The warming associated with the PETM is particularly interesting for two reasons. 1) It’s thought that the warming was due to an increase in carbon dioxide in the Earth’s atmosphere, much like today’s warming. 2) Mammals were around then, and the dominant large-bodied animals living on land. We can look at the record of change in mammals at the PETM as an analogue for what might happen if modern global warming is ‘true.’

So, what happened?

Changes in vertebrate taxa at Polecat Bench, Bighorn Basin, Wyoming. © Philip Gingerich, 2006

The chart above shows a lot of things. It was published in 2003 in Geological Society of America Special Paper 369. It is available here, from Philip Gingerich’s personal web page focusing on his research on the PETM. I suggest reading the entire paper to get the full context, but for the sake of this post focus only on the columns on the right hand side. There are two columns labeled ‘stable isotopes,’ and a series columns (some highlighted in green and others in red) that represent the stratigraphic ranges of specific vertebrate groups. The heavy red line marks the Paleocene-Eocene boundary, and the box in the stable isotope column encloses the isotopic evidence of the PETM – a negative spike in carbon isotopes and a positive spike in oxygen isotopes. It is the positive spike in oxygen that provides the evidence of warming. The negative spike in carbon provides information about the source of the warming (carbon dioxide in the atmosphere). The details of how the isotopes provide such information is a topic for a different blog post.

Focus now on the highlighted vertebrate groups. In green are the Plesiadapidae. Plesaidapids are a group of mammals thought be closely related to modern primates. They go extinct at the Paleocene-Eocene boundary. Modern primates, highlighted in red, appear after the Paleocene-Eocene boundary. It’s possible, then, the the PETM, was responsible for the extinction of the the plesiadapids and appearance of modern primates. Perhaps one evolved into the other, we are not sure at this point, but the loss of one and appearance of the other coincides with the PETM.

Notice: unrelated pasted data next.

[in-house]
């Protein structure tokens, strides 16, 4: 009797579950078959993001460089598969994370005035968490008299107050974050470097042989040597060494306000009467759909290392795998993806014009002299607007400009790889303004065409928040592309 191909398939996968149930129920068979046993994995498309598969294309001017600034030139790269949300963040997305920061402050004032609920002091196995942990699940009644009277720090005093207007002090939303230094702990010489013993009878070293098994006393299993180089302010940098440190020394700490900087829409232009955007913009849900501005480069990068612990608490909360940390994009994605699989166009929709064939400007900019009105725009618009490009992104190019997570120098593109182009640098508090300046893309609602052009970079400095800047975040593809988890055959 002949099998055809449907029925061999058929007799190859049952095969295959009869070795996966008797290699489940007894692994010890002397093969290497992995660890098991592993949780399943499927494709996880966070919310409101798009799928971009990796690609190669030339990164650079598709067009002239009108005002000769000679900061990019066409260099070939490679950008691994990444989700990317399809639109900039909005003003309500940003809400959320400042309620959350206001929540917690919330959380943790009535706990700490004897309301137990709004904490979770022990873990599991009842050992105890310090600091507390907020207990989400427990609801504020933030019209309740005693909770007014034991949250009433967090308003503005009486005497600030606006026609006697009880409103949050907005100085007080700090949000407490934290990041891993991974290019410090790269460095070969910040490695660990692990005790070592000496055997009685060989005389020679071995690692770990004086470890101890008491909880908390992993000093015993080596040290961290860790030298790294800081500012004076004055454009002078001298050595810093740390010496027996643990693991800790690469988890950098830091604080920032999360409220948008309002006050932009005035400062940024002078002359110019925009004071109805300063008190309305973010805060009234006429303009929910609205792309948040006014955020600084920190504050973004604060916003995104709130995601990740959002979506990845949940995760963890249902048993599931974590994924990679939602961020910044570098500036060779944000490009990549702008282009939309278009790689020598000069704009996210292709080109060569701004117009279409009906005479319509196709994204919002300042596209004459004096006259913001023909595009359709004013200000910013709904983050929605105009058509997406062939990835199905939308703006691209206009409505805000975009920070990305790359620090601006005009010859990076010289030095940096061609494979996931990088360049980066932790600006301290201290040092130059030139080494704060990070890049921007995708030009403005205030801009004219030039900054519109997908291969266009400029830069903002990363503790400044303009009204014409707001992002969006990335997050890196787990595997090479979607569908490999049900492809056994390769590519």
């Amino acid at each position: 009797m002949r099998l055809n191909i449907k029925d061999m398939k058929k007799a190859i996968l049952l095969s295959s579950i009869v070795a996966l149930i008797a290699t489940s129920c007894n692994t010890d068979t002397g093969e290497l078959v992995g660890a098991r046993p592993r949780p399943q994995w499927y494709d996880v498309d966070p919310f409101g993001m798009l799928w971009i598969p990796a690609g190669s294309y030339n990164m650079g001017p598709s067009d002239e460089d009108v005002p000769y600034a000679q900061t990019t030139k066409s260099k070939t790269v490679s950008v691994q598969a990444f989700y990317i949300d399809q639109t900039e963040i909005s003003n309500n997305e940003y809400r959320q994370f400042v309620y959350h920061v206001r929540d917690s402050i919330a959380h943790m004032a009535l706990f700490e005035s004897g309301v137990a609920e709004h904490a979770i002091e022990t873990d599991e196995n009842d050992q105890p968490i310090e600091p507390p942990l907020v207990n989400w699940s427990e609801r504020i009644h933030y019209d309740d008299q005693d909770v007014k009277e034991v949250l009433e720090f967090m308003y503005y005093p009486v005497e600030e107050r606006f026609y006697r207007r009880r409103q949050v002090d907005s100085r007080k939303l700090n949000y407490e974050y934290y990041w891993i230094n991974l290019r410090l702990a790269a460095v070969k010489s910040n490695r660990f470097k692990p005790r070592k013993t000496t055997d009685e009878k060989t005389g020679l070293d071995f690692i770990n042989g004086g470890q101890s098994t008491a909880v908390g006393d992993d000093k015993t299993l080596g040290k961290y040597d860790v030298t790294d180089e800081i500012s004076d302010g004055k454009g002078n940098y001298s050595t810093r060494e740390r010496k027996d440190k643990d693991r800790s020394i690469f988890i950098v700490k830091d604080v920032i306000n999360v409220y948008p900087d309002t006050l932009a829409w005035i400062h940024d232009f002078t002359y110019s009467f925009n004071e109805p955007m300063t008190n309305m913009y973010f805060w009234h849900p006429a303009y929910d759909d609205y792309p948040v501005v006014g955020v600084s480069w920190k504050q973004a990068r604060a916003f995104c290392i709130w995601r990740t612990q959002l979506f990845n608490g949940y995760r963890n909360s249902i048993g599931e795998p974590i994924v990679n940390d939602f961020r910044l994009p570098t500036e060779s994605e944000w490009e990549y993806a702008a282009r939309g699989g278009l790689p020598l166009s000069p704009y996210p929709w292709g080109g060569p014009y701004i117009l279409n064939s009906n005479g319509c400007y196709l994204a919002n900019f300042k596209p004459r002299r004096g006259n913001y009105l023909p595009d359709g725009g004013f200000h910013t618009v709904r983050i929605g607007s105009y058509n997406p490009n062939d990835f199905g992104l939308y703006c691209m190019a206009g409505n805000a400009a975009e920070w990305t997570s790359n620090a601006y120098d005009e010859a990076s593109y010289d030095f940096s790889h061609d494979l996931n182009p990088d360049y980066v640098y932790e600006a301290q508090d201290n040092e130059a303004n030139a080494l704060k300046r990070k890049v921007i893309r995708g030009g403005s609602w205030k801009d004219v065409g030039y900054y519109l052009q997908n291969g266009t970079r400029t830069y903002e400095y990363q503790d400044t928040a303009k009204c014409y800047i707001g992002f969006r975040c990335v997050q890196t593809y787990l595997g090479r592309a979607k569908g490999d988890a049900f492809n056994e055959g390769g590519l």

You also see, highlighted in red, the first appearance of the groups Perissodactyla and Artiodactyla. These are all the modern hoofed mammals. (Perissodactyla includes horses, rhinos, and tapirs. Everything else is in the Artiodactyla.) It is the appearance of the first perissodactyl, Sifrippus (also called Hyracotherium or Eohippus) that defines the beginning of the Wasatchian North American Land Mammal “age” which is thought to be coincident with the Paleocene-Eocene boundary. Prior to the PETM, there were no true hoofed mammals, though it’s though that the ancestors to perissodactyls and artiodactyls could be found in a group of mammals loosely called the condylarths. Condylarths dwindled after the PETM, to be replaced by the recognizable, modern groups of mammals.

Thus it’s possible that rapid global warming at the Paleocene-Eocene boundary resulted in the rapid evolution of mammalian species, resulting in the loss of many groups that had previously been dominant, and their replacement with new groups. This is a big change. This is not an example of just a few species going extinct. We’re talking about entire orders of mammals here, including the Order Primates, of which we are a member.

Now consider again that warming at the PETM took place over several thousands of years. Modern global warming is occurring over several hundreds of years. If warming at the PETM forever altered mammalian history, what would modern global warming do? Perhaps we should think about this before we say that there’s no need to be concerned.


This post has been translated into Spanish by Jorge Moreno-Bernal, a student at the University of Nebraska-Lincoln.  See the translation here. How cool is that?

Orbital Cycles and Climate

One of the things that comes up when someone talks about climate change is the apparent cyclicity of climatic changes. The Earth has been through several rounds of ice ages and warming in recent millennia, how is this new episode of this warming not just part of that? Well, let’s look at the cycles.

Temperature change over the last 400,000 years. Notice the approximately 100,000 year cycle. Modern conditions are on the right end of the graph.

What we see here is a repeating 100 thousand-year cycle of glaciations and warming. We’re in a warm spot, having just come out of an ice age about 10,000 years ago. If we look at the pattern for the last three deglaciations, we see sudden, rapid warming, followed by cooling into another ice age. We’ve already warmed, and have been warm for a while, so we should be cooling down now. That’s why, back in the 1970’s, people were being warned about the coming ice age.

According to the glacial cycles, that’s where we should be heading. Things should be getting cooler. And they were up until about 50 years ago. Then we started seeing increases in annual temperatures. When looking at this graphically, we get what has been referred to as the “Hockey Stick.” You can read more about where the Hockey Stick comes from here.

The “Hockey Stick” showing recent rapid warming. Northern Hemisphere only. Modern conditions are on the right end of the graph.

What causes these glacial cycles? What is this 100,000 year periodicity? This pattern is caused by Milancovitch Cycles, changes in the intensity of the sun that hits the Earth due to properties of the Earth’s orbit and rotation about its own axis. There are three (or four) parts to Milancovitch Cycles.